Getting the right nutrition for the ADHD brain

Food and your ADHD-diagnosed child – some parents might describe the relationship as “complicated”, “convoluted” or just plain “difficult”. It’s almost not surprising that ADHD is linked to unhealthy dietary habits in children and teenagers – they consume more refined sugars, processed food, soft drinks and instant noodles than children without a neurodevelopment disorder. In the same study, they estimate that about 40% of children with ADHD are fussy eaters. And as a parent, you could also be constantly worrying if your child is getting enough nutrition as their ADHD medication plays havoc with their appetite. 

So what role does nutrition play in ADHD management? There is a considerable amount of research on ADHD and nutrition, particularly surrounding food elimination and nutrient supplementation. Overall, the effect of nutrition on ADHD symptoms and behaviour has been small – some people respond to dietary changes and their symptoms improve, and for others, there’s no significant improvement. However, nutrition, along with other lifestyle factors such as regular exercise and sleep, forms an integral part of a holistic ADHD treatment plan and a healthy lifestyle. 

How nutrition affects the brain 

The brain cells, the myelin sheath (which insulates the axons of the brain cells) and the neurotransmitters (such as dopamine, serotonin, and norepinephrine) all need nutrition for proper functioning. 

The nutrition your child needs 

There is no prescribed ADHD diet, however certain foods may be better for people with ADHD. 

Protein

 Proteins trigger the brain’s neurotransmitters, which carry signals from one brain cell to another. It affects your child’s alertness and keeps blood sugar levels steady. Protein-rich foods include:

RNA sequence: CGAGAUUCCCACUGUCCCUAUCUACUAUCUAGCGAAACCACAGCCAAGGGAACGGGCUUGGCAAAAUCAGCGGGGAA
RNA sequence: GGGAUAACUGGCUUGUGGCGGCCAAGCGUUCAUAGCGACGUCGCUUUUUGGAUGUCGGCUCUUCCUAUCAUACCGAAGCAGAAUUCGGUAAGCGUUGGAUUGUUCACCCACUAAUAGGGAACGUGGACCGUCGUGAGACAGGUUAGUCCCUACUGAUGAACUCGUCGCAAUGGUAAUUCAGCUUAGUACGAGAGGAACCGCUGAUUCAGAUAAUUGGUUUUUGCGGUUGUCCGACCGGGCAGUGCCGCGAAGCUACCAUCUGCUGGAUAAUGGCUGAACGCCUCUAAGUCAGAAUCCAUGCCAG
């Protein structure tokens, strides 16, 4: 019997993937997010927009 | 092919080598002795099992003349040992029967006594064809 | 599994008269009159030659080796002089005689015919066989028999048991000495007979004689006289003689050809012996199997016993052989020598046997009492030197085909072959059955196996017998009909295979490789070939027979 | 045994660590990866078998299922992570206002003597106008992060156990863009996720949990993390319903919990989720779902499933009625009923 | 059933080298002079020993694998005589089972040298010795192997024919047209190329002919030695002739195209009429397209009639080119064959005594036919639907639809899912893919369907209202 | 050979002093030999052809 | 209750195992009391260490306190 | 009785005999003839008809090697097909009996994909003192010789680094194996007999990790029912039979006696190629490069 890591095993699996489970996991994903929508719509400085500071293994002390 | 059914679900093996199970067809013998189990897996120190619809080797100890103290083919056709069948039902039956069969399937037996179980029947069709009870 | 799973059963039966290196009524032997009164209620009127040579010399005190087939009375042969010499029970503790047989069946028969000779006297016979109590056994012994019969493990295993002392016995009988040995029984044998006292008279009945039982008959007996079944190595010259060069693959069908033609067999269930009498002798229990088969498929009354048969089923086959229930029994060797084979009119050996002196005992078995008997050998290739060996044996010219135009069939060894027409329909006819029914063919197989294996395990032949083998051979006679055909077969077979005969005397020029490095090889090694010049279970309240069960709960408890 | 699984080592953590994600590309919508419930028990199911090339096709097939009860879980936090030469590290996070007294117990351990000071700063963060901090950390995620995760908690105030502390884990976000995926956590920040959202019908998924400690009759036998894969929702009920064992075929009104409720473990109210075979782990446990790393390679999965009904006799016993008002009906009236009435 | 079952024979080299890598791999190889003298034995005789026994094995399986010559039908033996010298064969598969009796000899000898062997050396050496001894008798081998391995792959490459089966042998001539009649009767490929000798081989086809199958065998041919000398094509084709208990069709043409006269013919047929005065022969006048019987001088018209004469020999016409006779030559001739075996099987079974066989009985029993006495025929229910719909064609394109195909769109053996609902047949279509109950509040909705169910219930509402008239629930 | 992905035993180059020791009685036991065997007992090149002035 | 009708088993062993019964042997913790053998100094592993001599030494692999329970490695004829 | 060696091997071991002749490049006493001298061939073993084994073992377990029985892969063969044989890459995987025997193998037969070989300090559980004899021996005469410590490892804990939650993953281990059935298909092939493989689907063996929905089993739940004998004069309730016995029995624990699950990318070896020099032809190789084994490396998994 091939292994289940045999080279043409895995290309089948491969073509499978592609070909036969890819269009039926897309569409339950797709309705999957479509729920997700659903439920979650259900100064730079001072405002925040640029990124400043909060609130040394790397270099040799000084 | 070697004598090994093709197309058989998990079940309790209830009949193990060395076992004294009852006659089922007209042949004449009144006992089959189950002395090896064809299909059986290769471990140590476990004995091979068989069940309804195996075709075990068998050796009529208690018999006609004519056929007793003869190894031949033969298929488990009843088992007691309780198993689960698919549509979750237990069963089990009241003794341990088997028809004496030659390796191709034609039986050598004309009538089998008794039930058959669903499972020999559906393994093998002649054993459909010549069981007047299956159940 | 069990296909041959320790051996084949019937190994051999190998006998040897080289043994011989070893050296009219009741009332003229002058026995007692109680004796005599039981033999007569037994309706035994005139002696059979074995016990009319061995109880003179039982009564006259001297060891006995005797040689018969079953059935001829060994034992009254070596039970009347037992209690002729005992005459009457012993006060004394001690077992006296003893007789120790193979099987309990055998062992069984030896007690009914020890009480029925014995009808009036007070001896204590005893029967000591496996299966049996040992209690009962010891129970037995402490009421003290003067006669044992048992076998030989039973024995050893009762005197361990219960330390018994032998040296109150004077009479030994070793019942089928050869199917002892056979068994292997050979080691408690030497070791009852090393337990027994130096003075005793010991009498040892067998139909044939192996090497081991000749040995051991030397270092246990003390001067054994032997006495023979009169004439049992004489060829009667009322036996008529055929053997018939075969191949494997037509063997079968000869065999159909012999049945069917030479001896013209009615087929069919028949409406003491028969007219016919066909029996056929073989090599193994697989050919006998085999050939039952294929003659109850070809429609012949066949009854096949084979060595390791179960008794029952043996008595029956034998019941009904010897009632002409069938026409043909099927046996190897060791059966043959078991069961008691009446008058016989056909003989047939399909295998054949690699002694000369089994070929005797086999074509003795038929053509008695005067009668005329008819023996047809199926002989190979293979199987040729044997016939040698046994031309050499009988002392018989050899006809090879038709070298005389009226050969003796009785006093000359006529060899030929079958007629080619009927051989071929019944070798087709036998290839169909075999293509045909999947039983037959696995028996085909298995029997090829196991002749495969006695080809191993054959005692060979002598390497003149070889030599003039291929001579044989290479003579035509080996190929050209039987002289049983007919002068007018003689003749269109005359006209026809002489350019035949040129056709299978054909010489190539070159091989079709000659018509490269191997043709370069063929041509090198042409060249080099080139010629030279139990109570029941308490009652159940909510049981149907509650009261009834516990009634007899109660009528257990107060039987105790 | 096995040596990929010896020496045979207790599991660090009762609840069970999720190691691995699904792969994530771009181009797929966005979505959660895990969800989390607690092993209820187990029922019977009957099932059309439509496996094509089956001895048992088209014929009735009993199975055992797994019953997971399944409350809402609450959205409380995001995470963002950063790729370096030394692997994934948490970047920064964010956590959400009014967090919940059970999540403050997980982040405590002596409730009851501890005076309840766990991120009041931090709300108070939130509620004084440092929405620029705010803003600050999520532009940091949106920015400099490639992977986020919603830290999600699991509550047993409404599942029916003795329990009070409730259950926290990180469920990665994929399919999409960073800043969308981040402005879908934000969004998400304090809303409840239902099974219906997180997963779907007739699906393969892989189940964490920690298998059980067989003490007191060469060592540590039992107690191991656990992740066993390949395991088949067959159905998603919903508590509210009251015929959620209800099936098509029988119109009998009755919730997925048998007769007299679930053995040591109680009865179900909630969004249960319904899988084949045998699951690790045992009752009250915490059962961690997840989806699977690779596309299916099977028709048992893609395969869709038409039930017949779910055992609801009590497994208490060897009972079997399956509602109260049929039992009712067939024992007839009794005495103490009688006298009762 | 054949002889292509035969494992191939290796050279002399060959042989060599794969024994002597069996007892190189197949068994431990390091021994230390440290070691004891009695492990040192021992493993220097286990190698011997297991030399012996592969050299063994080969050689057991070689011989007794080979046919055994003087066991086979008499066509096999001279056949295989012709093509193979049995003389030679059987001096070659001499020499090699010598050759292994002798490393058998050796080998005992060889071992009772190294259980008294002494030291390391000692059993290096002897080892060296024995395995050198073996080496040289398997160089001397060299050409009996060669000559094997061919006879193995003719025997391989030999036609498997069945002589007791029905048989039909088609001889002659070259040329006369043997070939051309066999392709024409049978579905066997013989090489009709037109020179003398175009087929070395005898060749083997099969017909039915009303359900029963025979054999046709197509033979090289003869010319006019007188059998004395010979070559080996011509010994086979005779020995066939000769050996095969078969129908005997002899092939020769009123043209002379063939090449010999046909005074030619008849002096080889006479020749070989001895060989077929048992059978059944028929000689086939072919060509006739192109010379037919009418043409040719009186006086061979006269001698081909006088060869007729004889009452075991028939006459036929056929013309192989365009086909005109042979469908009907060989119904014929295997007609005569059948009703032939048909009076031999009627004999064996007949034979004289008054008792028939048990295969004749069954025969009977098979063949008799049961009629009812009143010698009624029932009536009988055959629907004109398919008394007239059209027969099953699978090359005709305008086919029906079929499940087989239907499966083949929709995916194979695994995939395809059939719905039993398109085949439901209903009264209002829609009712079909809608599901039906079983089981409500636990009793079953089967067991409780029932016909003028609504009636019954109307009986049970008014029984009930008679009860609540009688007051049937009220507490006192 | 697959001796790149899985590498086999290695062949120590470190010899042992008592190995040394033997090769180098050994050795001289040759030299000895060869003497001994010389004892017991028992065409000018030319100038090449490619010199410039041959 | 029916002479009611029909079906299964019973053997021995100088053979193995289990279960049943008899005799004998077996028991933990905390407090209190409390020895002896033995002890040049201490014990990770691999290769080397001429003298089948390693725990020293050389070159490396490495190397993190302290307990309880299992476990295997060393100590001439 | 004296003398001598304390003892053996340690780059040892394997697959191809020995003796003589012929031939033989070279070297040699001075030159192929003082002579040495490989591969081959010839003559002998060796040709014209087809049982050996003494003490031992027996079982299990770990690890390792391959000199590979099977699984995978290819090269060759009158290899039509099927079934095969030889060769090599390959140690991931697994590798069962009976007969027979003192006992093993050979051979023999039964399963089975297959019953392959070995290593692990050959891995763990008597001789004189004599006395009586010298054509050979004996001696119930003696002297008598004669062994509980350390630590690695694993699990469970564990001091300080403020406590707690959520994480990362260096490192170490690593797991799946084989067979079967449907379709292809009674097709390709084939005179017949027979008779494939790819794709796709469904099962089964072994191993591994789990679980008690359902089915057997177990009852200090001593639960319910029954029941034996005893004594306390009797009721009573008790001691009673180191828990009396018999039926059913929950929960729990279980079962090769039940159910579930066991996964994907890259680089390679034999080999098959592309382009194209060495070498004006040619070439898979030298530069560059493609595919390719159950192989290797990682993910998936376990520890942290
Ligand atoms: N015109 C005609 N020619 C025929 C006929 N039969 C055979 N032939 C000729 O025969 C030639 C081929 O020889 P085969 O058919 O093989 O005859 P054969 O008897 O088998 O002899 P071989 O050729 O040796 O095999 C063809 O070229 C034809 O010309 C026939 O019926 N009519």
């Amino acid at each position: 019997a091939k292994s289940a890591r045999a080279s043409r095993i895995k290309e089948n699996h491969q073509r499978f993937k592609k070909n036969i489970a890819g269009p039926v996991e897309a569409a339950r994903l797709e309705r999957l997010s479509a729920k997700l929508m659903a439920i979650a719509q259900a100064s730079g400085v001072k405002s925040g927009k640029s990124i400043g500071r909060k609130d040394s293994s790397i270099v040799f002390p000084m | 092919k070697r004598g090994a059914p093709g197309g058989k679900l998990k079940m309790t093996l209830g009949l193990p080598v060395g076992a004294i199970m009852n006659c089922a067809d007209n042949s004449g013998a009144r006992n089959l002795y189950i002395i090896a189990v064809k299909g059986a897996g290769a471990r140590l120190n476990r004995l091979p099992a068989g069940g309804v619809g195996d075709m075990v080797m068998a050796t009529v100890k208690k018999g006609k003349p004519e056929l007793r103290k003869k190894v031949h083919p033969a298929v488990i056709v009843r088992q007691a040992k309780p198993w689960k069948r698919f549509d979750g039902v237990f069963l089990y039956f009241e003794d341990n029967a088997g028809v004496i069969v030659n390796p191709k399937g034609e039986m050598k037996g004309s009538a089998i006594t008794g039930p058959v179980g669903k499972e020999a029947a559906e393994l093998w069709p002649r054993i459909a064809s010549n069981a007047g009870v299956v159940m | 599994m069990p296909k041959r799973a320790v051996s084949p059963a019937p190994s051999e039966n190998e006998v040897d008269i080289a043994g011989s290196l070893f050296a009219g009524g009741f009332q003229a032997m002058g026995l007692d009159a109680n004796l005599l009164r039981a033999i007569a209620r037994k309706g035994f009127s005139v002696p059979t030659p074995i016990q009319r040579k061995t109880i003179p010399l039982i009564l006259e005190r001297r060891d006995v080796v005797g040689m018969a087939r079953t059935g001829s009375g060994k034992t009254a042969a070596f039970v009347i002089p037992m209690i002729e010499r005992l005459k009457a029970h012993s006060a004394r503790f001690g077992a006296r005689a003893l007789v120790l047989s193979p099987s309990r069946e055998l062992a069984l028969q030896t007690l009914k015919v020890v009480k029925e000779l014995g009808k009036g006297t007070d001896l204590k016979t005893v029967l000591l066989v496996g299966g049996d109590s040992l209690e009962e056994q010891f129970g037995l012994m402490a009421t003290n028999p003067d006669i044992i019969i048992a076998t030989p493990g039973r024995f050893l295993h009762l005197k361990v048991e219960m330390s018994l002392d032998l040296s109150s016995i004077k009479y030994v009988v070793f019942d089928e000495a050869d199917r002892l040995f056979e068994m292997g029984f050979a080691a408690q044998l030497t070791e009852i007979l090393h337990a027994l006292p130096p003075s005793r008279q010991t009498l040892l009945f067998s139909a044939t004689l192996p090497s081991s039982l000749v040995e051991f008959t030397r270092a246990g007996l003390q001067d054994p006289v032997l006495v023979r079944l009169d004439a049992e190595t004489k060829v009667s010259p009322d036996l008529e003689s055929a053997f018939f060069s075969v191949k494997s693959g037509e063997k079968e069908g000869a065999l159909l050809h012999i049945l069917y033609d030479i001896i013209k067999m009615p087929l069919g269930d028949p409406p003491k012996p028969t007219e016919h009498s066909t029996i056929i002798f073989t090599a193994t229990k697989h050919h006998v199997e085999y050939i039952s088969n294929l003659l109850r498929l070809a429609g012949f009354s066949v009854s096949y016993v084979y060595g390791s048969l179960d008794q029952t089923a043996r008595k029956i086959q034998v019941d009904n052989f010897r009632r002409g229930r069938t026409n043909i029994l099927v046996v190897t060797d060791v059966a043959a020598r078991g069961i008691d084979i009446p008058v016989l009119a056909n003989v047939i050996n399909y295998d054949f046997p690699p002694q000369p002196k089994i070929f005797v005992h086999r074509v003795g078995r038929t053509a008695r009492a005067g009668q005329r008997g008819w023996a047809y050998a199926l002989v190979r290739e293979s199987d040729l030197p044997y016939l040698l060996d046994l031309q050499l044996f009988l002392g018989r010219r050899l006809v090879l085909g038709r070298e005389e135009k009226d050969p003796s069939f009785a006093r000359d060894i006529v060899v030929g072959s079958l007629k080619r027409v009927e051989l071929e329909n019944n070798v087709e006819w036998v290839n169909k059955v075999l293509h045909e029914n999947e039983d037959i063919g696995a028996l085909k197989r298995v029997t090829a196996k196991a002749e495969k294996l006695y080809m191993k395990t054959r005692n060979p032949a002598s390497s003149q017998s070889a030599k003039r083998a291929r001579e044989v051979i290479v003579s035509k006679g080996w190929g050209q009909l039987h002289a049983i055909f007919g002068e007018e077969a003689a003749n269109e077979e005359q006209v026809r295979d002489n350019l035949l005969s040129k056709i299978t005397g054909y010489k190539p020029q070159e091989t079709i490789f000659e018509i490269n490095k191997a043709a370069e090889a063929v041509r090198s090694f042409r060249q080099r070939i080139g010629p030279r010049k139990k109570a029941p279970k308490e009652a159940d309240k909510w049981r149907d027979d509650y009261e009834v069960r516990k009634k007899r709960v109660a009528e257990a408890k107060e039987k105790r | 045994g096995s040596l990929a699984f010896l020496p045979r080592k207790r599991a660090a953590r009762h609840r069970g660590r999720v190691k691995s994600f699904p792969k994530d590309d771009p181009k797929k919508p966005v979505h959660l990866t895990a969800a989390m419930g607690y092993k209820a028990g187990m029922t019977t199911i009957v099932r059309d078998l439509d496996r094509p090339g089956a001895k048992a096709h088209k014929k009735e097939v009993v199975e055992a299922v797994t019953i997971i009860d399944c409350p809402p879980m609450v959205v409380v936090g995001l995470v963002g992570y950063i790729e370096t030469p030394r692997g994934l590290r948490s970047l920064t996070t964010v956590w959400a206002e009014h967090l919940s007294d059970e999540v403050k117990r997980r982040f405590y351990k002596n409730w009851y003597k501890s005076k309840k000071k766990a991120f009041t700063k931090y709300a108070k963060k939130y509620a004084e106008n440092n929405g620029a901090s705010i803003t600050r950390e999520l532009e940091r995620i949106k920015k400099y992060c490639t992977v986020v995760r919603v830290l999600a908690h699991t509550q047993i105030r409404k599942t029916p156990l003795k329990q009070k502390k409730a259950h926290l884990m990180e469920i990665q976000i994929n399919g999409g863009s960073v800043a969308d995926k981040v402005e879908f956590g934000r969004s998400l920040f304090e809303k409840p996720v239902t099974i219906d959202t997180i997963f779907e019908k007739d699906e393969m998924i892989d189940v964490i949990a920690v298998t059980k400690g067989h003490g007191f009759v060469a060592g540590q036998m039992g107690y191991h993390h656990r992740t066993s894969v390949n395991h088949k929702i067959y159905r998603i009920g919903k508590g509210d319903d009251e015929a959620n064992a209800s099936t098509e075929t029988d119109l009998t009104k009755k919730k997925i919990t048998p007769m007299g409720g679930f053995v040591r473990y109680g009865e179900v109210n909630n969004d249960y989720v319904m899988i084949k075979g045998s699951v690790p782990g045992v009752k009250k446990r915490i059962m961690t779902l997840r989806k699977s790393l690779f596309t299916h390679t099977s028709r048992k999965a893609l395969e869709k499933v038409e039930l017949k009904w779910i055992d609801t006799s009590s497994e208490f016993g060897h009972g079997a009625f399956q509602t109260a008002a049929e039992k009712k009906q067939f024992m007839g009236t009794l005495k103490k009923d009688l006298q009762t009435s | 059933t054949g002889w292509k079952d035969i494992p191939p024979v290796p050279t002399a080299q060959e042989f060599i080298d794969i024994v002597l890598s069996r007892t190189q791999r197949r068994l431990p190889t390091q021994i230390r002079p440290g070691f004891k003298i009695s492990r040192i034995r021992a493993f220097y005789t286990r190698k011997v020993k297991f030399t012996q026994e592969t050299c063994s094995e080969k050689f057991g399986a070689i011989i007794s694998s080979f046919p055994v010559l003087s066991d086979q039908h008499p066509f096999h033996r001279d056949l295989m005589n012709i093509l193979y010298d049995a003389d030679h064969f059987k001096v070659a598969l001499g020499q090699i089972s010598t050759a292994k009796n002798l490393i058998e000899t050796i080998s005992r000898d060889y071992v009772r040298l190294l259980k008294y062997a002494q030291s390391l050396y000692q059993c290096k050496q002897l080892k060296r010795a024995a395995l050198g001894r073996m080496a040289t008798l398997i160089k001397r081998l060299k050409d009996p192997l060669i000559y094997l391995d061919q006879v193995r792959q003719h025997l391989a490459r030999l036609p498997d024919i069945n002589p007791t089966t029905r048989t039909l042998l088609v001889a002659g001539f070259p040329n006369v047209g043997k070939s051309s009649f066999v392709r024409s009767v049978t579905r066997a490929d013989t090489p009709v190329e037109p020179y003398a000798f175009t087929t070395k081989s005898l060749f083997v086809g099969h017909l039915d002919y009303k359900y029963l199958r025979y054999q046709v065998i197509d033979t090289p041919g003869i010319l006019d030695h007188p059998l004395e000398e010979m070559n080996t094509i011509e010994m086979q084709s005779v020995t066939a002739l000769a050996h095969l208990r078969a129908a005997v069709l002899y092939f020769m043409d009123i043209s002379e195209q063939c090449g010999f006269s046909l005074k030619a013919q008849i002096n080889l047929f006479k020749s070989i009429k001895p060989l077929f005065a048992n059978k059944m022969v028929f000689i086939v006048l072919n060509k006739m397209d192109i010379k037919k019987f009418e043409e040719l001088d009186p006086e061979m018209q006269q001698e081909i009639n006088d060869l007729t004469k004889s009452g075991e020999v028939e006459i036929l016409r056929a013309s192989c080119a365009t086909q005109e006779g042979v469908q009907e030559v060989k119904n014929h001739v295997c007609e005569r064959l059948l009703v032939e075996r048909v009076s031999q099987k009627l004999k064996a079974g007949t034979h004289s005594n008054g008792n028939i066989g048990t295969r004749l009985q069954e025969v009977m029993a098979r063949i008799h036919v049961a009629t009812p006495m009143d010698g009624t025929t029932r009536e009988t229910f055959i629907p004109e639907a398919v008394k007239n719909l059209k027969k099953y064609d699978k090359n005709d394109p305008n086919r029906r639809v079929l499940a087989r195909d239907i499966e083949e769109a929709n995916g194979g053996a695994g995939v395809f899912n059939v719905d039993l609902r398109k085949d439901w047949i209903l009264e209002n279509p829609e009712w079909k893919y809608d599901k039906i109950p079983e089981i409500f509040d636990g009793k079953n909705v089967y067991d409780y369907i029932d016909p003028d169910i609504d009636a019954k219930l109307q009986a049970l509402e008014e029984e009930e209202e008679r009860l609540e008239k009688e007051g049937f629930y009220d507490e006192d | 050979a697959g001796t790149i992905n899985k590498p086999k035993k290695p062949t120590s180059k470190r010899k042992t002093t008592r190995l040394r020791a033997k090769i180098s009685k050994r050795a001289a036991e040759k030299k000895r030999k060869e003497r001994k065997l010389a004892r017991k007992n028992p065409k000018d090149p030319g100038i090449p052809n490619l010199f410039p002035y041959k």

• meat 

• poultry 

• fish and shellfish 

• eggs 

• nuts 

• beans and lentils

Tip: Kickstart your child’s day with some protein for breakfast: a cup of milk, an egg, or a serving of cheese or meat. 

Carbohydrates

The glycaemic index (GI) is the rate at which sugar from a particular food enters the cells of the body. A high GI causes sugar to empty quickly from the blood into the cells, and low GI foods release a steady supply of sugar, which helps the ADHD-diagnosed person to control behaviour. Food with the best brain-friendly GI’s include: 

Fruits: the fibre in fruit slows the absorption of fruit sugar, e.g. apples, cherries, oranges, and grapes. (The acid in oranges and grapefruit interacts with the absorption of short-acting stimulant ADHD medications and should not be taken concurrently.) 

Dairy products: Milk and plain yoghurt 

Cereals and grains: oatmeal, bran and high-fibre cereals and pastas 

Vegetables and legumes: soybeans, kidney beans, and lentils 

Fats

The brain needs two essential polyunsaturated fatty acids to function properly: omega-6 and omega-3. They allow the cell membranes to transport nutrients. Children with ADHD have been found to have generally lower levels of omega-3 fatty acids compared to neurotypical children; the lower their omega-3 levels, the more learning and behavioural problems the children with ADHD have. 

These fatty acids can be found in salmon, tuna, pumpkin seeds, eggs and flaxseed and canola oils. 

Micronutrients